£2bn project to build a hydrogen production and carbon capture facility close to the River Mersey moves a step closer. Tony McDonough reports
Engineering and design work has started on the second phase of a £2bn project to create a hydrogen production and carbon capture facility close to the River Mersey.
Located at the Essar Oil UK (EOUK) refinery at Stanlow in Ellesmere Port, the hub will be part of the multi-billion pound HyNet consortium which will eventually supply up to 1,000MW of hydrogen to industrial giants such as Pilkington and Tata Chemicals.
Vertex Hydrogen, a joint venture between Essar Oil UK and low carbon energy firm Progressive Energy, has been leading the project. Now Vertex is being rebranded as EET Hydrogen and will be a sister company of Essar rather than a subsidiary.
EET Hydrogen has an ambition to deliver around 4GW of low carbon hydrogen by 2030, around 40% of the UK Government’s national target. It secured funding for the project from the Government in March.
It had originally hoped to have the Cheshire plant operational in 2025 but LBN reported in March it had been pushed back to 2026.
This week EET says its HPP2 production project has commenced front end engineering and design (FEED). This follows from HPP1 (350MW capacity plant) that completed FEED in September 2021.
HPP2 is the catalyst for investment across the UK North West for infrastructure that will transport and store hydrogen and for industrial and power generation customers who will ‘fuel switch’ to this low carbon fuel.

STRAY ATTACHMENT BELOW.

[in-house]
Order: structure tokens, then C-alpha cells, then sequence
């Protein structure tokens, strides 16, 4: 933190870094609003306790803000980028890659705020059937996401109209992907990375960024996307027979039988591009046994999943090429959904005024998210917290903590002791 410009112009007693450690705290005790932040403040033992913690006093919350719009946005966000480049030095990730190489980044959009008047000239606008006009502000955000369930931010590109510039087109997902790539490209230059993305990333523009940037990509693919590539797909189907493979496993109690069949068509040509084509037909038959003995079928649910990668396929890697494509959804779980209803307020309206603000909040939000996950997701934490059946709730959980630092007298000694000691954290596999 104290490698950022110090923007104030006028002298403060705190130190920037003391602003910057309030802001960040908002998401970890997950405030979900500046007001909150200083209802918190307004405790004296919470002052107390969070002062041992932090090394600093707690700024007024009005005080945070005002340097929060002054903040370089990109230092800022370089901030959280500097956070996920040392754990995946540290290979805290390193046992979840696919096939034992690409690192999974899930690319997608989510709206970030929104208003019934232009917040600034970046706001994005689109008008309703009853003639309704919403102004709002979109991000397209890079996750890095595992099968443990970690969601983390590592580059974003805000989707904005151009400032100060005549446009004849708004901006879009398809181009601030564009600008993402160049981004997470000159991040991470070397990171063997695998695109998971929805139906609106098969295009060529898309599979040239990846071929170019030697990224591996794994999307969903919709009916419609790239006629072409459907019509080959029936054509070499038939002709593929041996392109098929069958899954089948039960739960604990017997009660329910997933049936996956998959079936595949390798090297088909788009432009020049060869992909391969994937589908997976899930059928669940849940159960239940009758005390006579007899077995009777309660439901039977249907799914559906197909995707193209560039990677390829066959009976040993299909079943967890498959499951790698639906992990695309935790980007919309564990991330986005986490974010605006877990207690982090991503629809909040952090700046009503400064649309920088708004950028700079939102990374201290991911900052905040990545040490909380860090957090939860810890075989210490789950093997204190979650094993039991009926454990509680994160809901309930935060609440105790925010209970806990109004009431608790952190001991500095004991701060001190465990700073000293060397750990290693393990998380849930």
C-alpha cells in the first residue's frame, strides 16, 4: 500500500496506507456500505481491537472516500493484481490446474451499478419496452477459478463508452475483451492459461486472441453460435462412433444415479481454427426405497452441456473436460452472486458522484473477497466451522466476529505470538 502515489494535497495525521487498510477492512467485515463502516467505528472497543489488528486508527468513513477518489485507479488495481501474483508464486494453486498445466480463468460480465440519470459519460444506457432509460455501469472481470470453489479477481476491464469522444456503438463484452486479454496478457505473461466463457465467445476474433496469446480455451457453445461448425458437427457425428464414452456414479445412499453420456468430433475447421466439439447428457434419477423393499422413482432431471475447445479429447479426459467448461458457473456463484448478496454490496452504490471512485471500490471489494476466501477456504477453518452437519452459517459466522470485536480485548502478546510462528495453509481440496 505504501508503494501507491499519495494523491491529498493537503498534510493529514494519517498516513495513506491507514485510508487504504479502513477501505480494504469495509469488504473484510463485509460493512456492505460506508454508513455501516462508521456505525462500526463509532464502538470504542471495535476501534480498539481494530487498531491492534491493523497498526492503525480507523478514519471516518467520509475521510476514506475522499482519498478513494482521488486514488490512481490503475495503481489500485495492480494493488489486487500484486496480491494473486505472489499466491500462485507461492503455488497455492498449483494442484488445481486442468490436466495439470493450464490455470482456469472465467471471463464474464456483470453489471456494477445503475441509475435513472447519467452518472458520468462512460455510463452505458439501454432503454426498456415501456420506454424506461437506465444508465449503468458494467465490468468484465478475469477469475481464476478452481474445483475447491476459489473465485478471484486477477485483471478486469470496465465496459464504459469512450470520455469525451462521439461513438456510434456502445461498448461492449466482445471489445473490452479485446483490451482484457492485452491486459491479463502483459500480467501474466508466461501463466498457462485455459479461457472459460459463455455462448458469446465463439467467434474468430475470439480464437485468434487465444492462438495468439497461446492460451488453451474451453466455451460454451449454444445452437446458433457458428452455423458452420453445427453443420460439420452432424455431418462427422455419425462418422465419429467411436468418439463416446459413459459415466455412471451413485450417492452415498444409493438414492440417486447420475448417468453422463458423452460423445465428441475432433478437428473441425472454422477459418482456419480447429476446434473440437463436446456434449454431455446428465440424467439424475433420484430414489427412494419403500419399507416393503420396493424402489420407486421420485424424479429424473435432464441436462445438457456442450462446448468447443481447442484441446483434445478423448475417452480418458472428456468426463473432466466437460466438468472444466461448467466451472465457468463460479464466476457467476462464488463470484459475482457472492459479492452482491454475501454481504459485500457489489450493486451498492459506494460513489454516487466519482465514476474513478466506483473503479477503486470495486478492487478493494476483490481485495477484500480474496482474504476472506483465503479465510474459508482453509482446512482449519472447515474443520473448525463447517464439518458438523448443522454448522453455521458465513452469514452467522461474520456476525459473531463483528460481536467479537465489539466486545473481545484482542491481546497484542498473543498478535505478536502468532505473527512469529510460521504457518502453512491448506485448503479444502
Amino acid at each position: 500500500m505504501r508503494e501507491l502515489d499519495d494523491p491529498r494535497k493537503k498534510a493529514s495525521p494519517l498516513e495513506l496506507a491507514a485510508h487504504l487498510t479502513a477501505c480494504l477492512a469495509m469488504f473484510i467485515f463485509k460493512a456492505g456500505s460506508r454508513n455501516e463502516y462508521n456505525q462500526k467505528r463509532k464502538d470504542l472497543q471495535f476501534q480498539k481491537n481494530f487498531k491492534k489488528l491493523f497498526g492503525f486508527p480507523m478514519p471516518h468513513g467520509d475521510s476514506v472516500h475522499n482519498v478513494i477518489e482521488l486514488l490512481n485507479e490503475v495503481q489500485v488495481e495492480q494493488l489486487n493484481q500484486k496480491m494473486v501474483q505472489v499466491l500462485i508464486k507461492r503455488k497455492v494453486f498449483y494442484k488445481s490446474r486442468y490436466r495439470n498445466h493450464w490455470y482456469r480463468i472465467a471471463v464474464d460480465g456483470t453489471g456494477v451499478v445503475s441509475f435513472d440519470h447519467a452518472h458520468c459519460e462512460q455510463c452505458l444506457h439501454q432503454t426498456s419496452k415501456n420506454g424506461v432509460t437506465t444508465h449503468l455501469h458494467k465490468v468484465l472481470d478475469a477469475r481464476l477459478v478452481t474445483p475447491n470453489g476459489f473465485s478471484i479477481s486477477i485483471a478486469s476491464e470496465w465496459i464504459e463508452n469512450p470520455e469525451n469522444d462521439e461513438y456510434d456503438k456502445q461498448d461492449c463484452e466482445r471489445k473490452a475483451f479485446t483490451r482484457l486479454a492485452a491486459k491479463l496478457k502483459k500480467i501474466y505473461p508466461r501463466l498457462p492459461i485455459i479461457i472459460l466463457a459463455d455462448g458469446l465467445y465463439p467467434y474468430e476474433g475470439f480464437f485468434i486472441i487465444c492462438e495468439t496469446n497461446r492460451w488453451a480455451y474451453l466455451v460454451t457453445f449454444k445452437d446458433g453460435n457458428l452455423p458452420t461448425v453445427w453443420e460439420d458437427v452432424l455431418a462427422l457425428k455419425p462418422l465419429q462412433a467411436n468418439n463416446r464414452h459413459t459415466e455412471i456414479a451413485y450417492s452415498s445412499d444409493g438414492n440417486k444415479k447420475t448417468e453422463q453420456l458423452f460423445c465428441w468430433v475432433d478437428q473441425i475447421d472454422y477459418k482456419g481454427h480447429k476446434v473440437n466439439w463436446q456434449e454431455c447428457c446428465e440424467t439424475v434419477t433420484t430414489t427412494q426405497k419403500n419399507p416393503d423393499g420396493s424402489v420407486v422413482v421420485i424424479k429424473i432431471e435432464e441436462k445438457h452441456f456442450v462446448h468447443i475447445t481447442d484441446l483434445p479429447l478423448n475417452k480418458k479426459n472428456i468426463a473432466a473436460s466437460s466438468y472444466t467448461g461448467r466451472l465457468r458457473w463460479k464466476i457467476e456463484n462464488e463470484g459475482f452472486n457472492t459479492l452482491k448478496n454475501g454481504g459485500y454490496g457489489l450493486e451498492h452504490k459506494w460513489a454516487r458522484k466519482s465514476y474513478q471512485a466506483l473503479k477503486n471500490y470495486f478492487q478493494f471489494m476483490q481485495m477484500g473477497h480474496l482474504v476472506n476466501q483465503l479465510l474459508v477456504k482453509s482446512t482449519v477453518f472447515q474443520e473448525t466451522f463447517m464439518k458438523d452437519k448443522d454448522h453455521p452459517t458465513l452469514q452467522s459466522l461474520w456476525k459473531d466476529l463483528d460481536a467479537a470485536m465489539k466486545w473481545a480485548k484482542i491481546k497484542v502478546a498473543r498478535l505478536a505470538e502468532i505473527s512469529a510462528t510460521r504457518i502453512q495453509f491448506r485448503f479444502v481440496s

This will deliver the first low carbon refining, glass and chemicals manufacturing sites in the world. HPP2 will be adjacent to the HPP1 plant, benefiting from the synergies and helping to deliver value for money.
Deepak Maheshwari, chief executive of EOUK, added: “We are delighted to be an anchor customer for the EET Hydrogen business as we develop and implement a number of sector leading hydrogen use cases and decarbonise our operations.”
The UK Government has made hydrogen a critical part of its push towards net zero carbon.
However, initially the hydrogen will be produced by burning methane gas – a major cause of carbon emissions and a contributor to climate change. This is known as ‘blue hydrogen’.
HyNet’s plan is to invest in carbon capture and storage (CCS). Once captured the carbon will be piped to depleted gas fields under Liverpool Bay where it will be stored indefinitely.
CCS is a controversial technology. For the process to be viable it has to successfully capture and store between 90% and 95% of the carbon. This has never been achieved on the scale proposed by HyNet anywhere in the world.
HyNet says it is future-proofing the infrastructure to eventually pivot towards ‘green hydrogen’. This is a carbon-free way of producing hydrogen by running water through what is called an electrolyser powered by renewable energy such as wind or solar.
However, there is currently nowhere near enough renewables capacity in the UK to produce green hydrogen at scale. Supporters of blue hydrogen say it is a viable bridge to green but opponents claim it is just a way of prolonging the use of fossil fuels.
HyNet is investing in a number of smaller scale green hydrogen projects. It will utilise electricity from the Frodsham Wind Farm close to the Mersey Estuary.